How do you define "lunacy"? Giving 45 children kazoos in a library that's how.
Today we were very fortunate to have Rush Clement from Rush Hour Studios bring his guitar to the library. Not only did the kids get to sing-along with Rush on the guitar and Mark on the drums, they got to hum and buzz along on kazoos generously provided by Bill Davis.
I am not positive, but I think at one point the windows in the children's apse were vibrating.
The program was a huge hit with the kids and hilariously entertaining (from an adult perspective). We cannot wait to have Rush come back to the library for an encore!
Friday, July 19, 2013
|Who doesn't love Indiana Jones (even though the fourth film was a bit lame)?|
I always get so geeked about these kinds of parties and my mind starts going in twenty thousand directions.
I have a tendency to go a little overboard, but who cares if the kids love it, right? I did have to scrap one idea. I had planned for the kids to make whips out of duck tape but: 1)The duck tape would be difficult for younger kids to manipulate 2) Duck tape whips are actually quite painful if one hits you and 3) Arming 20-30 children is a BAD, BAD, BAD, BAD idea!!!! I am positive that many parents will be very pleased that I deep-sixed that craft.
I am considering showing the movie Indiana Jones and the Temple of Doom for older kids that want to stay on. In my opinion the second movie is a bit more kid-friendly then the others in the franchise (probably because of Short Round). As a bonus, I can serve gross looking snacks and call it the Pankot Palace Buffet. Chilled monkey brains anyone?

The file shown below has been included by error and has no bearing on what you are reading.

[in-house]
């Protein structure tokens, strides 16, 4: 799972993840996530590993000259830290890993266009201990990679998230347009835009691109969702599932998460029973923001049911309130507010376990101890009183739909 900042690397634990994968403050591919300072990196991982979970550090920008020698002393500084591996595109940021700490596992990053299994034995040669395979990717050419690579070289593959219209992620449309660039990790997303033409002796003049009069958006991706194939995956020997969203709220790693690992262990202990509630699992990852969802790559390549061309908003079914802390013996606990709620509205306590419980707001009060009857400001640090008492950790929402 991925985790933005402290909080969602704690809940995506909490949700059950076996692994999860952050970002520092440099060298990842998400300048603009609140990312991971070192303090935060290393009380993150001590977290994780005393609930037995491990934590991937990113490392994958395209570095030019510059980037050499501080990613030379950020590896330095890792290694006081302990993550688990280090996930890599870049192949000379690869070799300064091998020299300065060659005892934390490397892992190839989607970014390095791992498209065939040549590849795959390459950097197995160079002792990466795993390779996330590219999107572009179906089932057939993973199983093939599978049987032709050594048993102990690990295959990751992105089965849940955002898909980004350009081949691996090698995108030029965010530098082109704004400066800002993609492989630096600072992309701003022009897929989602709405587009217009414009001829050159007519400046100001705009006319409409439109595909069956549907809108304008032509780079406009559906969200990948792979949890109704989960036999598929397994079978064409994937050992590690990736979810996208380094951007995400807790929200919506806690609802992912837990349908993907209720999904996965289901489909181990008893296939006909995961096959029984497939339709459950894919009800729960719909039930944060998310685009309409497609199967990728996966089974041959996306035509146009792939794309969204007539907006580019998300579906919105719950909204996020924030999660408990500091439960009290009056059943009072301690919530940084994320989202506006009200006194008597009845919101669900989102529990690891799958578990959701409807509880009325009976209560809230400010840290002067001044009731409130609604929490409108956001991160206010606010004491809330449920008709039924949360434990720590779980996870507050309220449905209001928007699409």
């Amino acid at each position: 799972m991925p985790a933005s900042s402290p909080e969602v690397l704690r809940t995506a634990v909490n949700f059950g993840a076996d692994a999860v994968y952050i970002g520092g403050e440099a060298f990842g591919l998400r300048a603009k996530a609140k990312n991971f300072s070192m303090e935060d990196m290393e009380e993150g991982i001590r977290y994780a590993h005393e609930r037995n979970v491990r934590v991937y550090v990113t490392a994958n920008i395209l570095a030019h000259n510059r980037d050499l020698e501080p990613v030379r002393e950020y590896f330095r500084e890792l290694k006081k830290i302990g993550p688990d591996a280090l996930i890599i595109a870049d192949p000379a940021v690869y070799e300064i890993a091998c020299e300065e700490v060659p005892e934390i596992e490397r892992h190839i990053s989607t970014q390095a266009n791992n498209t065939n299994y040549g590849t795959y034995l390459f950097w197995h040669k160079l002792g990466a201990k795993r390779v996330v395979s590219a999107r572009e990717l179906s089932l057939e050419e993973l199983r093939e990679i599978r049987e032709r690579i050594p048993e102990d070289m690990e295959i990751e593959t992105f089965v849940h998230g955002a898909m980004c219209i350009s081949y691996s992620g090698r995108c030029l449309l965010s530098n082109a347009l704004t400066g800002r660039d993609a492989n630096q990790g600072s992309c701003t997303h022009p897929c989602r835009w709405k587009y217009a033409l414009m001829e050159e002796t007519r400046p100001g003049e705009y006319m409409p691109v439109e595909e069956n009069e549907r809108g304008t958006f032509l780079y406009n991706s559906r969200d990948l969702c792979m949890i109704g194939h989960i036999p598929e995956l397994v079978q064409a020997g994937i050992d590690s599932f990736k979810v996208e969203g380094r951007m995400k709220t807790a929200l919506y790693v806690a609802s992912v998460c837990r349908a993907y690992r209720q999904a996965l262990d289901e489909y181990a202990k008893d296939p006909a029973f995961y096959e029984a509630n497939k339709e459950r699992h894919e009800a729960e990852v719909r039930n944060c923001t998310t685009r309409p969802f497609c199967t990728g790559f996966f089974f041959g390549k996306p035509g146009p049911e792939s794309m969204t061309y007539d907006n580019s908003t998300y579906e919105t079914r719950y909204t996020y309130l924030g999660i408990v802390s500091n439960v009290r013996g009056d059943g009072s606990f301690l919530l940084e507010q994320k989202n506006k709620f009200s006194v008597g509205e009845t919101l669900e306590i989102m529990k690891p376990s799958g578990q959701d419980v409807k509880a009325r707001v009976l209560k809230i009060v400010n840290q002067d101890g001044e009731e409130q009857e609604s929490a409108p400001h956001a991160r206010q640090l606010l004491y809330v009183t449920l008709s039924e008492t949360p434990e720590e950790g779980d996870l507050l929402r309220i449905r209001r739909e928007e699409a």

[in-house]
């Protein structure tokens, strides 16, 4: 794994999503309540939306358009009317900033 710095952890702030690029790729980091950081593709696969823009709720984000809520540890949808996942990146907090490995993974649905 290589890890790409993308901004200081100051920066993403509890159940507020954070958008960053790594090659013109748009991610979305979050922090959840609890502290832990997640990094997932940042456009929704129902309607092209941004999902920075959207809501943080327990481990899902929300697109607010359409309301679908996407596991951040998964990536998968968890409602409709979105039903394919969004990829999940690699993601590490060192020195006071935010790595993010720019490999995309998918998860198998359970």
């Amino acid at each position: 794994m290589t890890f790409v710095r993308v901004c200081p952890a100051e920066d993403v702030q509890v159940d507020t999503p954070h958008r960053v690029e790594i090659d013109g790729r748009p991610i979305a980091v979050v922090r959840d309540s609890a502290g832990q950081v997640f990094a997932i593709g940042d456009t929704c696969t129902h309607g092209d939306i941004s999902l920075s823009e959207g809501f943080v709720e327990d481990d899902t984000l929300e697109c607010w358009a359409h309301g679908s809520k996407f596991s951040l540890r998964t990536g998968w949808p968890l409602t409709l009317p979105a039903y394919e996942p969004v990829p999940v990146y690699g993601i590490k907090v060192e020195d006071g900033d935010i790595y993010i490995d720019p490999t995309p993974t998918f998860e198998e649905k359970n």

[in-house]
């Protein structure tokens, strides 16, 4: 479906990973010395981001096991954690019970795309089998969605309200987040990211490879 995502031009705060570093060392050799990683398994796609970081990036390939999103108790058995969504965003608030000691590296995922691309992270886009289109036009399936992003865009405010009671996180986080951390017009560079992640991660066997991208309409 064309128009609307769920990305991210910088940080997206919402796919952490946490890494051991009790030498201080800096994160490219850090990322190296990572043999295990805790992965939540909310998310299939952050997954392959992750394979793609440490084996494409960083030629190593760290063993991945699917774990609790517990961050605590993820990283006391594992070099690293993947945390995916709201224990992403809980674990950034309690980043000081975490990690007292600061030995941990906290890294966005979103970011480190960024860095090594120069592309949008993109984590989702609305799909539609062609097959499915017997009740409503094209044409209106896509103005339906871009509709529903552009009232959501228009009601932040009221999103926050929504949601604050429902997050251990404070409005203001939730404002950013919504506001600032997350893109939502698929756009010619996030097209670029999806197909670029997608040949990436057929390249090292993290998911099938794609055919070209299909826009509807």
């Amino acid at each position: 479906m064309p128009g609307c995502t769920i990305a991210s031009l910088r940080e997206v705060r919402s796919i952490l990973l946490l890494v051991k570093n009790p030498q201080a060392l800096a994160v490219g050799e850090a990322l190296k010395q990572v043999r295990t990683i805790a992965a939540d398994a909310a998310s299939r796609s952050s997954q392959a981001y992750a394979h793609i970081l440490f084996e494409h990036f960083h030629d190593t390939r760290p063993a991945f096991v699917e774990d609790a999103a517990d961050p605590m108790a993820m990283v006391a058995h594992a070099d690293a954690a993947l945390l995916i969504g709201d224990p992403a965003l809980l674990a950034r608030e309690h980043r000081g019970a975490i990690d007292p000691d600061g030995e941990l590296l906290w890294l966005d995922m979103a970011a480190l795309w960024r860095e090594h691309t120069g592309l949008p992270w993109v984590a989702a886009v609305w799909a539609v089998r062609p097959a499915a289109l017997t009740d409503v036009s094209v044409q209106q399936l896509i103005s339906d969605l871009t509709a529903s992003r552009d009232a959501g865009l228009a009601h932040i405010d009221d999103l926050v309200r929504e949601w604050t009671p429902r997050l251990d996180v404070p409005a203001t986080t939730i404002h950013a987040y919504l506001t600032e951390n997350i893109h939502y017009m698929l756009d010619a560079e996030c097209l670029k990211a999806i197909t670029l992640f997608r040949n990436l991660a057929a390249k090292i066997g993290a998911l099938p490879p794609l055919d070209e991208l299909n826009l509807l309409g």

My father lives for Halloween and he has graciously lent me skeletons, skulls, rats, spiders, snakes, etc. to create a creepy tomb to explore. Hopefully everything will come together in time and kids will have a blast in "The Library of Doom".
Posted by Anonymous at 9:29 PM
Thursday, July 11, 2013
I have been a total book nerd my entire life so when I became a mom I could not wait to share my passion for reading with my children. My daughter, who had an amazingly long attention span from toddler-hood, had me read James and the Giant Peach to her three times before she was five. I struggled sometimes with my oldest son, because he always wanted me to read nonfiction books (definitely not my preference, but now I know all sorts of interesting facts about bats, dinosaurs, sharks, monster trucks, etc.).
|If you have not read this book check it out today! It is so funny!|
Since Zane loves to gibber-jabber and add his own two (or fifty) cents to every story, I love reading wordless picture books with him. You may be asking yourself how you can "read" a book with only pictures. The illustrations in a wordless picture book show the action and movement of a story, so all of the dialogue and description gets to be written by the reader. What could be more fun for a rambunctious chatterbox with an exuberant imagination.